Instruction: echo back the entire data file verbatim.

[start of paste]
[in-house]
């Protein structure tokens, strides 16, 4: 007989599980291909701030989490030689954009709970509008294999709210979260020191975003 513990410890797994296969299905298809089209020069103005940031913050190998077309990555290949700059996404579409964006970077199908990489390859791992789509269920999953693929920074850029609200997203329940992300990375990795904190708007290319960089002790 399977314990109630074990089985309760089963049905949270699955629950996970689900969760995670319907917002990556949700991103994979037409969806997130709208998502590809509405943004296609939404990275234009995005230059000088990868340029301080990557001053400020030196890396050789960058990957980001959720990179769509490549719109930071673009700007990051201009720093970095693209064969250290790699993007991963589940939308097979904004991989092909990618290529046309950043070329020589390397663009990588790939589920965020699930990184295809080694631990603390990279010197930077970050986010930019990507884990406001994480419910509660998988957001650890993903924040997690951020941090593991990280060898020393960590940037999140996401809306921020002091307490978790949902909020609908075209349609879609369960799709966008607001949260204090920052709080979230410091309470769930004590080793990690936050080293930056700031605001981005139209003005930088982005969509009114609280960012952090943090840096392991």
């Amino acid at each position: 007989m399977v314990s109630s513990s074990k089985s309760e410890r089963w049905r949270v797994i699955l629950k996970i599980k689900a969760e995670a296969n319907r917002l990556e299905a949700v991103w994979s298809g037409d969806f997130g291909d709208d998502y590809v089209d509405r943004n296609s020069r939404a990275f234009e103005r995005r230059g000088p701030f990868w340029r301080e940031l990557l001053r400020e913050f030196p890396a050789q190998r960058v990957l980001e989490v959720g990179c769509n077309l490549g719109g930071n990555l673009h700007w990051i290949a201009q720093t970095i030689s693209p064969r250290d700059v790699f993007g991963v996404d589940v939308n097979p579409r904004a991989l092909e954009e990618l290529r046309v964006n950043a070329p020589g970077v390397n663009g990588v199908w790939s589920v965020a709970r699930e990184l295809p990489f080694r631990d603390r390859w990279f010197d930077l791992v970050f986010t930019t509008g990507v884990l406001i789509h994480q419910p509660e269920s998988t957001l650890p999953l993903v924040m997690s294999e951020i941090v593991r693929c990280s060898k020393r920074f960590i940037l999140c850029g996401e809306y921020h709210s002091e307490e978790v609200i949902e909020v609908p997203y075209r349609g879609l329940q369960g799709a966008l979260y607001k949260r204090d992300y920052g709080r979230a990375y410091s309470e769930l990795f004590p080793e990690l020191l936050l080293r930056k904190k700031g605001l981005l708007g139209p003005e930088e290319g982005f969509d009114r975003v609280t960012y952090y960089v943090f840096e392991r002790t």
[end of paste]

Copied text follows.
[in-house]
């Protein structure tokens, strides 16, 4: 007989599980291909701030989490030689954009709970509008294999709210979260020191975003 513990410890797994296969299905298809089209020069103005940031913050190998077309990555290949700059996404579409964006970077199908990489390859791992789509269920999953693929920074850029609200997203329940992300990375990795904190708007290319960089002790 399977314990109630074990089985309760089963049905949270699955629950996970689900969760995670319907917002990556949700991103994979037409969806997130709208998502590809509405943004296609939404990275234009995005230059000088990868340029301080990557001053400020030196890396050789960058990957980001959720990179769509490549719109930071673009700007990051201009720093970095693209064969250290790699993007991963589940939308097979904004991989092909990618290529046309950043070329020589390397663009990588790939589920965020699930990184295809080694631990603390990279010197930077970050986010930019990507884990406001994480419910509660998988957001650890993903924040997690951020941090593991990280060898020393960590940037999140996401809306921020002091307490978790949902909020609908075209349609879609369960799709966008607001949260204090920052709080979230410091309470769930004590080793990690936050080293930056700031605001981005139209003005930088982005969509009114609280960012952090943090840096392991």
């Amino acid at each position: 007989m399977v314990s109630s513990s074990k089985s309760e410890r089963w049905r949270v797994i699955l629950k996970i599980k689900a969760e995670a296969n319907r917002l990556e299905a949700v991103w994979s298809g037409d969806f997130g291909d709208d998502y590809v089209d509405r943004n296609s020069r939404a990275f234009e103005r995005r230059g000088p701030f990868w340029r301080e940031l990557l001053r400020e913050f030196p890396a050789q190998r960058v990957l980001e989490v959720g990179c769509n077309l490549g719109g930071n990555l673009h700007w990051i290949a201009q720093t970095i030689s693209p064969r250290d700059v790699f993007g991963v996404d589940v939308n097979p579409r904004a991989l092909e954009e990618l290529r046309v964006n950043a070329p020589g970077v390397n663009g990588v199908w790939s589920v965020a709970r699930e990184l295809p990489f080694r631990d603390r390859w990279f010197d930077l791992v970050f986010t930019t509008g990507v884990l406001i789509h994480q419910p509660e269920s998988t957001l650890p999953l993903v924040m997690s294999e951020i941090v593991r693929c990280s060898k020393r920074f960590i940037l999140c850029g996401e809306y921020h709210s002091e307490e978790v609200i949902e909020v609908p997203y075209r349609g879609l329940q369960g799709a966008l979260y607001k949260r204090d992300y920052g709080r979230a990375y410091s309470e769930l990795f004590p080793e990690l020191l936050l080293r930056k904190k700031g605001l981005l708007g139209p003005e930088e290319g982005f969509d009114r975003v609280t960012y952090y960089v943090f840096e392991r002790t």